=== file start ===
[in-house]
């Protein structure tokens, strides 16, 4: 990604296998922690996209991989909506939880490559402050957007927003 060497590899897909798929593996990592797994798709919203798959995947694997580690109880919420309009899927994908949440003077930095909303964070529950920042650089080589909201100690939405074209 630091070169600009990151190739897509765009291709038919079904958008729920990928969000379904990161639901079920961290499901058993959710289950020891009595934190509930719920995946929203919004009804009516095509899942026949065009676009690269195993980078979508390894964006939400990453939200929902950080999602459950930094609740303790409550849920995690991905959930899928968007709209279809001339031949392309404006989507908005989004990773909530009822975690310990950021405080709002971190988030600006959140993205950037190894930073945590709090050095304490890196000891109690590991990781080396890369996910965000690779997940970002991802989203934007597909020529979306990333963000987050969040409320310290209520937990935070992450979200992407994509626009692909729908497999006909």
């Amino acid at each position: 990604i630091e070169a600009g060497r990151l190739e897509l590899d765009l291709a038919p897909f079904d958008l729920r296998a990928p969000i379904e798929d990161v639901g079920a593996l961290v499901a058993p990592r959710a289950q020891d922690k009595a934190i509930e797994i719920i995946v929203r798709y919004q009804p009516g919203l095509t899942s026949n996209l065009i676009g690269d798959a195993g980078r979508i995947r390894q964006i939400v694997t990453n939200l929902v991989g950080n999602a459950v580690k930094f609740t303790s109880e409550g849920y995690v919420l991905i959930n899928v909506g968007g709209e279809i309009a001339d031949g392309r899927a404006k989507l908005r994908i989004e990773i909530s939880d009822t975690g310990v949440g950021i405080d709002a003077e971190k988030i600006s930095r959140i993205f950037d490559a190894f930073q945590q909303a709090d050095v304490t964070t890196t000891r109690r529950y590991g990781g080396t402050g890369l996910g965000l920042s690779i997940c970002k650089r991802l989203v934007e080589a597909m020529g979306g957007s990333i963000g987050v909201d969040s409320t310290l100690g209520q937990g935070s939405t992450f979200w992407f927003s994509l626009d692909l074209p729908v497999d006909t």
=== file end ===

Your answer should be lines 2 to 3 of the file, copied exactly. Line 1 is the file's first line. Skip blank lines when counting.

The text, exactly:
């Protein structure tokens, strides 16, 4: 990604296998922690996209991989909506939880490559402050957007927003 060497590899897909798929593996990592797994798709919203798959995947694997580690109880919420309009899927994908949440003077930095909303964070529950920042650089080589909201100690939405074209 630091070169600009990151190739897509765009291709038919079904958008729920990928969000379904990161639901079920961290499901058993959710289950020891009595934190509930719920995946929203919004009804009516095509899942026949065009676009690269195993980078979508390894964006939400990453939200929902950080999602459950930094609740303790409550849920995690991905959930899928968007709209279809001339031949392309404006989507908005989004990773909530009822975690310990950021405080709002971190988030600006959140993205950037190894930073945590709090050095304490890196000891109690590991990781080396890369996910965000690779997940970002991802989203934007597909020529979306990333963000987050969040409320310290209520937990935070992450979200992407994509626009692909729908497999006909």
């Amino acid at each position: 990604i630091e070169a600009g060497r990151l190739e897509l590899d765009l291709a038919p897909f079904d958008l729920r296998a990928p969000i379904e798929d990161v639901g079920a593996l961290v499901a058993p990592r959710a289950q020891d922690k009595a934190i509930e797994i719920i995946v929203r798709y919004q009804p009516g919203l095509t899942s026949n996209l065009i676009g690269d798959a195993g980078r979508i995947r390894q964006i939400v694997t990453n939200l929902v991989g950080n999602a459950v580690k930094f609740t303790s109880e409550g849920y995690v919420l991905i959930n899928v909506g968007g709209e279809i309009a001339d031949g392309r899927a404006k989507l908005r994908i989004e990773i909530s939880d009822t975690g310990v949440g950021i405080d709002a003077e971190k988030i600006s930095r959140i993205f950037d490559a190894f930073q945590q909303a709090d050095v304490t964070t890196t000891r109690r529950y590991g990781g080396t402050g890369l996910g965000l920042s690779i997940c970002k650089r991802l989203v934007e080589a597909m020529g979306g957007s990333i963000g987050v909201d969040s409320t310290l100690g209520q937990g935070s939405t992450f979200w992407f927003s994509l626009d692909l074209p729908v497999d006909t």